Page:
USDA Forest Service

Pacific Southwest Research Station

Pacific Southwest
Research Station

800 Buchanan Street
Albany, CA 94710-0011
(510) 883-8830
United States Department of Agriculture Forest Service. USDA logo which links to the department's national site. Forest Service logo which links to the agency's national site.

Renewing and refining the Tahoe yellow cress Conservation Strategy: incorporating new science and management tools

Principal Investigators:
Alison Stanton, Consultant
Bruce Pavlik, Royal Botanic Gardens Kew

Proposal [pdf]

Final Report [pdf]

Project Summary

Tahoe yellow cress (TYC) is a rare member of the mustard family known only from the shores of Lake Tahoe in California and Nevada. Impacts from recreation and development led to conservation concerns as early as 1974; therefore, TYC was listed as endangered by the State of California and as critically endangered by the State of Nevada in 1982. In 1999, after a period of sustained high lake levels in which suitable habitat was inundated and the number of sites occupied by TYC declined, the U.S. Fish and Wildlife Service placed the species on the candidate list under the Endangered Species Act of 1973, as amended. In response, a multi-agency and private interest group task force was formed to develop and implement a Conservation Strategy to promote the recovery and conservation of TYC through adaptive management and cost sharing.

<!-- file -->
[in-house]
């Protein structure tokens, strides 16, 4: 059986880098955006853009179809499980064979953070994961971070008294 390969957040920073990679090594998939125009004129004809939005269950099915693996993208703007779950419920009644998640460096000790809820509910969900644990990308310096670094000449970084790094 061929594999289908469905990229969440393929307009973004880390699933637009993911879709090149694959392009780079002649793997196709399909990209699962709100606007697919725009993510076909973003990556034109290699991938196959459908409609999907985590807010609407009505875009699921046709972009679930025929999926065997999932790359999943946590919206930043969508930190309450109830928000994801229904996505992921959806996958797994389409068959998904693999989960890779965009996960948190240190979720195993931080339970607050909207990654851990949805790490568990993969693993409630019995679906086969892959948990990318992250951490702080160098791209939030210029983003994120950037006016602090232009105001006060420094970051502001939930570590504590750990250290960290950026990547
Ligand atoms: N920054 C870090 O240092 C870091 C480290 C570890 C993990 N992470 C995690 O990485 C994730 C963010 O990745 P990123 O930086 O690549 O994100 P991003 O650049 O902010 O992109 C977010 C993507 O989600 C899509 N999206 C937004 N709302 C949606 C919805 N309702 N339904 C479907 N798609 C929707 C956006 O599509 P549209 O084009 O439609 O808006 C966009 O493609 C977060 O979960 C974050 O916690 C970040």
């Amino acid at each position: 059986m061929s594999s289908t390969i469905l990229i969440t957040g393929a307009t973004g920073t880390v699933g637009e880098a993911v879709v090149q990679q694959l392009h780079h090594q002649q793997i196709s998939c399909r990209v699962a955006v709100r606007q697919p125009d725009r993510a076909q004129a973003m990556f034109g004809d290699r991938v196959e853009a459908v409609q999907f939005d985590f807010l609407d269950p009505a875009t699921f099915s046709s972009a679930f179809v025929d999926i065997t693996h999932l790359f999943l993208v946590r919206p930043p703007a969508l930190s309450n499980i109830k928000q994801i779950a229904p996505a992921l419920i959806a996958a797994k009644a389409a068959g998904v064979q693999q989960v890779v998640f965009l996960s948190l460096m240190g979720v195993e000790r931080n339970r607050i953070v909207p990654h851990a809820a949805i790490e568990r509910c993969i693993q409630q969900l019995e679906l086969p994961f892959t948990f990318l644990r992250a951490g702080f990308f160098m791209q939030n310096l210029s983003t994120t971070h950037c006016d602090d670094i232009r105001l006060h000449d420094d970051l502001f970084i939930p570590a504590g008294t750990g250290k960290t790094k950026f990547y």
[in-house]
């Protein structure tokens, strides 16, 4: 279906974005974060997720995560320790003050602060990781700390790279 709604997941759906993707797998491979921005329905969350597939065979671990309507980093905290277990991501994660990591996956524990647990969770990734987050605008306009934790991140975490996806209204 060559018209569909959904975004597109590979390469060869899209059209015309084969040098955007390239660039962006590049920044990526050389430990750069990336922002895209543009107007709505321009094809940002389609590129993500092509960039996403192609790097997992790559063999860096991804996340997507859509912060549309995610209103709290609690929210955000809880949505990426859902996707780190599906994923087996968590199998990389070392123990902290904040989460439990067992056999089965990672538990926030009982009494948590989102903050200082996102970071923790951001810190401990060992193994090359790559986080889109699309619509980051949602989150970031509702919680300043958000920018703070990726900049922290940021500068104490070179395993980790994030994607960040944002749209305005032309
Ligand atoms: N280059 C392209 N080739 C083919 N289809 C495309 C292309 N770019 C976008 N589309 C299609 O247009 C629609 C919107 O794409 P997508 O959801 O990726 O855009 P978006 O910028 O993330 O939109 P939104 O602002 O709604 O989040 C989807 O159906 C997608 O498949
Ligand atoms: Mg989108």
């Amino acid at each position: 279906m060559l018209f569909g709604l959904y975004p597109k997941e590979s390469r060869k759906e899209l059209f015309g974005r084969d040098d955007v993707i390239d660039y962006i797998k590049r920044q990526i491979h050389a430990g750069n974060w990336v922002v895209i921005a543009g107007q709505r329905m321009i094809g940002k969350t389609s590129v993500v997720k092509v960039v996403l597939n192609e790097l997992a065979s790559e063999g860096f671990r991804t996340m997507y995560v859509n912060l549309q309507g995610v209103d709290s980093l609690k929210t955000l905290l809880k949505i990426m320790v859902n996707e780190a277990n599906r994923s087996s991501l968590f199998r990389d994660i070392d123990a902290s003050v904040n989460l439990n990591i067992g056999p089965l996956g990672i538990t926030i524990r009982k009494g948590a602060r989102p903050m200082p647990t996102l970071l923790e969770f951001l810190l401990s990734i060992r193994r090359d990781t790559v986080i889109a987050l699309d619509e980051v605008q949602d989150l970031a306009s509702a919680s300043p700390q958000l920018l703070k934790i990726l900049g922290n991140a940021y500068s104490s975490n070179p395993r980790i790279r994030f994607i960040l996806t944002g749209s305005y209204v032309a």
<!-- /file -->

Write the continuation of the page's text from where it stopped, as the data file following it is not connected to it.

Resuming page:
In August 2002, the Conservation Strategy for Tahoe yellow cress was finalized, and it has guided the adaptive management and conservation of TYC for more than 12 years. This revised Conservation Strategy for Tahoe yellow cress will improve TYC adaptive management and continue the cooperation and conservation initiated in 2002.

TYC management goals and objectives have been modified to accommodate the different management approaches required on public and private property and to reflect a shift away from promoting the metapopulation dynamic of the species and toward managing persistence. The goals are as follows:

  • Goal 1: Protect TYC plants and habitat on public lands
  • Goal 2: Promote stewardship, protection, and awareness of TYC on private lands
  • Goal 3: Manage TYC populations to promote persistence
  • Goal 4: Utilize key management questions (KMQs) to direct research that supports management and conservation
  • Goal 5: Continue long-term monitoring using an adaptive survey strategy
  • Goal 6: Utilize an adaptive management framework